Feature: Anouk van Berkum

Hello Anouk, could you please briefly introduce yourself?
My name is Anouk van Berkum, and I am 22 years old and currently a fifth year student. I just finished my bachelor in Business Administration and started my masters Organization and Management Control in September. I originally come from Zwolle but I live in Groningen for five years now. I like to go out with friends, have drinks and do other nice things with them.

What have you done within Risk?
I was still in my first year when I became a member of the Risk Activity Committee (RAC). This is a committee that organizes several informal events for younger students, mainly focused on the accountancy students, to get to know Risk. While I was still in the RAC, I also became a member of the board as an Internal Coordinator. I was mainly responsible for the promotion like designing flyers and posters, but also the applications for the committees. Besides the general things the board does like the strategy and all the meetings, I supported 7 committees, so I had a lot of meetings during the week. Right now I am a participant in the International Financial Program (IFP), we are going to Cuba and currently busy with the acquiring of companies to participate.

Why did you decide to become an active member of Risk and what did you learn during your active membership?
After attending an event Risk organized, I came in touch with the board and several active members. They told me they were looking for new active members and that the Activity Committee is a good committee to gain experience, so this is where it all started. I am very enthusiastic about Risk and the way things are done. It is very professional on the outside, but also very fun on the inside, like a family. What I have learned is a tough question because I have learned so much. But I’ve probably learned most from my board year. You don’t always know how to solve things individually so we learned how to work as a group. We all had a different perspective which led to a lot of discussions. This really helped me to learn how to work with people. Another thing was that committees you guide don’t always agree with you. You can’t just say: we’re in the board, we decide.
Besides that, I’m more confident now than five years ago. For example with public speaking, I really didn’t like to the first time, but now I don’t mind giving a presentation anymore.

What do you want to do when you graduate?
I am not sure about that, I am still deciding whether I want to be a controller or a consultant. Right now I don’t have preferences between the two, it’s 50-50. After my master I want to do an internship, but that is 1,5 years from now, so I have quite some time.

Why did you decide to study Organizational Management and Control and what did you learn from these studies?
I chose this master because Business Administration is a very theoretical study, and to my own surprise I missed working with numbers. I was done with theories but didn’t want my masters to be too financial. I have always liked the management side and wanted to combine this with my need for numbers.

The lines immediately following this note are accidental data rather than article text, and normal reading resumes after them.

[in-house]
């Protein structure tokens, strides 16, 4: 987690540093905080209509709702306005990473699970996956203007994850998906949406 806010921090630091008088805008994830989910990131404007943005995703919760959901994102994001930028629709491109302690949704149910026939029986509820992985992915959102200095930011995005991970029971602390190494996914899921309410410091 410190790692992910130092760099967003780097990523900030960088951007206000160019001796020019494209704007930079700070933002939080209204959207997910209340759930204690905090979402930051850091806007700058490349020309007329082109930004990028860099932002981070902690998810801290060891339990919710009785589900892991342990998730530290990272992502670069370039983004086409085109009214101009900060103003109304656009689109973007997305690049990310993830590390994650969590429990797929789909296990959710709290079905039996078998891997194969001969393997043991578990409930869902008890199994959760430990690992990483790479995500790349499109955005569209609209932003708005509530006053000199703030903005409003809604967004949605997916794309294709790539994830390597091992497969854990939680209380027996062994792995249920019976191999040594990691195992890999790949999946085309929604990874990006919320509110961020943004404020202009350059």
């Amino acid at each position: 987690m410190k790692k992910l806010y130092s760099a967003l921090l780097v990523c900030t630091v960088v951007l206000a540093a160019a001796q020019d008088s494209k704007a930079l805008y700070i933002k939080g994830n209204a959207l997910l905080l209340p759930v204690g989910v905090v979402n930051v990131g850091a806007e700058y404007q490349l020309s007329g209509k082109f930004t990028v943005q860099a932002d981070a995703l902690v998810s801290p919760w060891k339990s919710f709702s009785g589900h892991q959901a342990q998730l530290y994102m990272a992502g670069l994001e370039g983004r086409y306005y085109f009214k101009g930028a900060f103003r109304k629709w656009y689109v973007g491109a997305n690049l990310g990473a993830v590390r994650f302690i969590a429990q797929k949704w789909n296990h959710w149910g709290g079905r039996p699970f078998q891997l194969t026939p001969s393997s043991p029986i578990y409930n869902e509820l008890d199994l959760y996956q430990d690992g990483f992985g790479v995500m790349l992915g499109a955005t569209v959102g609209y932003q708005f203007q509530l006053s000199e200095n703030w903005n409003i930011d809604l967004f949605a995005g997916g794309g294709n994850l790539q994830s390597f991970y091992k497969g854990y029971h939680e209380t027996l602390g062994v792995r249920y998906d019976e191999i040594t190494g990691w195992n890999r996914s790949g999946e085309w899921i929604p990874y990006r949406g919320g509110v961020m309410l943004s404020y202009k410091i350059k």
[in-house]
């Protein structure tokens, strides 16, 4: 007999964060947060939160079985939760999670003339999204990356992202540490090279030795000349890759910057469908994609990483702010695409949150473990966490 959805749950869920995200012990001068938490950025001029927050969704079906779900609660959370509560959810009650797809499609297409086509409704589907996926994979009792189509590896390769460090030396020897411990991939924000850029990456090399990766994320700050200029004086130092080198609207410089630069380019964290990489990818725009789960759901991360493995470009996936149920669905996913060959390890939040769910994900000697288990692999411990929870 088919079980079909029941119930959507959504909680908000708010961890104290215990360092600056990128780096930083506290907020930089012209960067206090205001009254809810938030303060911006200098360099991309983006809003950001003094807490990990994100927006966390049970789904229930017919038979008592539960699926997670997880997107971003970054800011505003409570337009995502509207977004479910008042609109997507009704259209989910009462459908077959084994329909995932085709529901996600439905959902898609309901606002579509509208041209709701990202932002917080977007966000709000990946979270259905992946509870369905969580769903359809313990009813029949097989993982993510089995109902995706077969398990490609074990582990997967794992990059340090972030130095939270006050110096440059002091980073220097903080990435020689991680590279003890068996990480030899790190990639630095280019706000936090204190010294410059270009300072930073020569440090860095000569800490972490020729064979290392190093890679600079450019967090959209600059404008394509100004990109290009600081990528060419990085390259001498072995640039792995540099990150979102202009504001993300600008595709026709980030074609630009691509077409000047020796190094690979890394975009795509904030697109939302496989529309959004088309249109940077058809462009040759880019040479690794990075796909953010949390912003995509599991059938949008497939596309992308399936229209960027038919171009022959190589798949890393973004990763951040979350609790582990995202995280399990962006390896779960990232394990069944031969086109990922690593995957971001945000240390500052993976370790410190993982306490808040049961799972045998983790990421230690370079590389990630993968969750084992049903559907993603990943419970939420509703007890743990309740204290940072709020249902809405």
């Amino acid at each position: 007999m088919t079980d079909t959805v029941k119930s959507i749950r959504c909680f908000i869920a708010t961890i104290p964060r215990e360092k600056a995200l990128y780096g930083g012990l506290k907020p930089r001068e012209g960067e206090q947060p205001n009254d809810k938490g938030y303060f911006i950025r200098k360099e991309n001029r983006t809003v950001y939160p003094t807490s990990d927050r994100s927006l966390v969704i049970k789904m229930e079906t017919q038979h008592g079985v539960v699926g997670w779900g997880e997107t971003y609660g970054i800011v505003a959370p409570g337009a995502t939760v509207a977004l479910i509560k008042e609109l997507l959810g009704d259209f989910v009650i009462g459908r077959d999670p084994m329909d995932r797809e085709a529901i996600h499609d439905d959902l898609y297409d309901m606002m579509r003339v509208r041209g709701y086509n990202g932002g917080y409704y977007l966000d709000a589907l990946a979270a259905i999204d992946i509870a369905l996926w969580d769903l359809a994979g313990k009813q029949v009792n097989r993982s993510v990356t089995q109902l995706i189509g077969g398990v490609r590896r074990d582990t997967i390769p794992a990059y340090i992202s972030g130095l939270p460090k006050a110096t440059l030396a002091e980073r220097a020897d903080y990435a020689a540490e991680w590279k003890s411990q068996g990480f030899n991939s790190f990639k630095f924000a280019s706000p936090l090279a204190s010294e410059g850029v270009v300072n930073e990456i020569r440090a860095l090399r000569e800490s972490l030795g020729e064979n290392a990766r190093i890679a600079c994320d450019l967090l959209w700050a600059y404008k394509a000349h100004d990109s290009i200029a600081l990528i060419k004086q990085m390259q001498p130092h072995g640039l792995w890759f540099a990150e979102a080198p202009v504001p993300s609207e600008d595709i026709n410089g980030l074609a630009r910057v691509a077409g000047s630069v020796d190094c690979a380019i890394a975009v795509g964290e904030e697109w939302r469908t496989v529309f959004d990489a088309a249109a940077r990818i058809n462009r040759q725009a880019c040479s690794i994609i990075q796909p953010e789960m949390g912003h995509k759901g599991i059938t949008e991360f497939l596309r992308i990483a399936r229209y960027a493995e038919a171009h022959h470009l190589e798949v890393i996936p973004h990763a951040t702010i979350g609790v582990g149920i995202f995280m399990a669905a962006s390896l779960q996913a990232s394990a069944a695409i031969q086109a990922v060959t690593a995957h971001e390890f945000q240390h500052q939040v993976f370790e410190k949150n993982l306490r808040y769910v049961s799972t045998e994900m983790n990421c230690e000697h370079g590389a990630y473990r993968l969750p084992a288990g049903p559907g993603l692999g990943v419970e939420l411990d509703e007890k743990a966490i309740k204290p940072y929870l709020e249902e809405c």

What is the most exciting story in the financial world that you are following at the moment?
The story I am following at the moment is the reorganization of ING that I saw on the news. What I’m shocked about most is that they are losing 7.000 jobs and that they are putting a lot of money in digitalizing. They claim they are the first mover and that if they show that it works, a lot of banks will follow.

Would you be able to tie it into your study of OMC? Is the digitalization a good idea?
I understand why they are doing this, because everything is becoming more digitalized. An ING Officer mentioned that if they did not take this step, they could disappear like other firms who do not keep up, like V&D. You have to stay ahead and I understand that, but 7000 people is a lot of people. They also mention that jobs are changing, but I think they should let their workers adapt to changes rather than firing them. People are very important and you need to respect those employees who are loyal to your firm. ING should offer trainings to current employees and give them a chance to adapt.

You mentioned you were involved in the Risk IFP, could you tell us more about the choice of Cuba as this year’s destination?
Well what we do in IFP is we form a group of 21 students, 5 board members and 16 participants and complete projects internationally for companies which we have built a relationship with. Together we made the decision with companies to choose Cuba because so much is happening right now regarding growth. It is at the beginning of a turning point and this is optimal for companies because they can get ahead of the majority of companies that will arrive in 1 or 2 years from now. There is also a good relationship between the Netherlands and Cuba for trade.

What advice would you like to give your successors? (all future cover interviewees on the Risk Magazine)
I want to advise everyone to gain as much experience alongside your studies. These extracurricular activities are valuable and shape you as a person. I see the lessons I learned through my extra activities as of equal or more importance than lessons through school. They set you apart from all the thousands of students you are competing with in the Netherlands.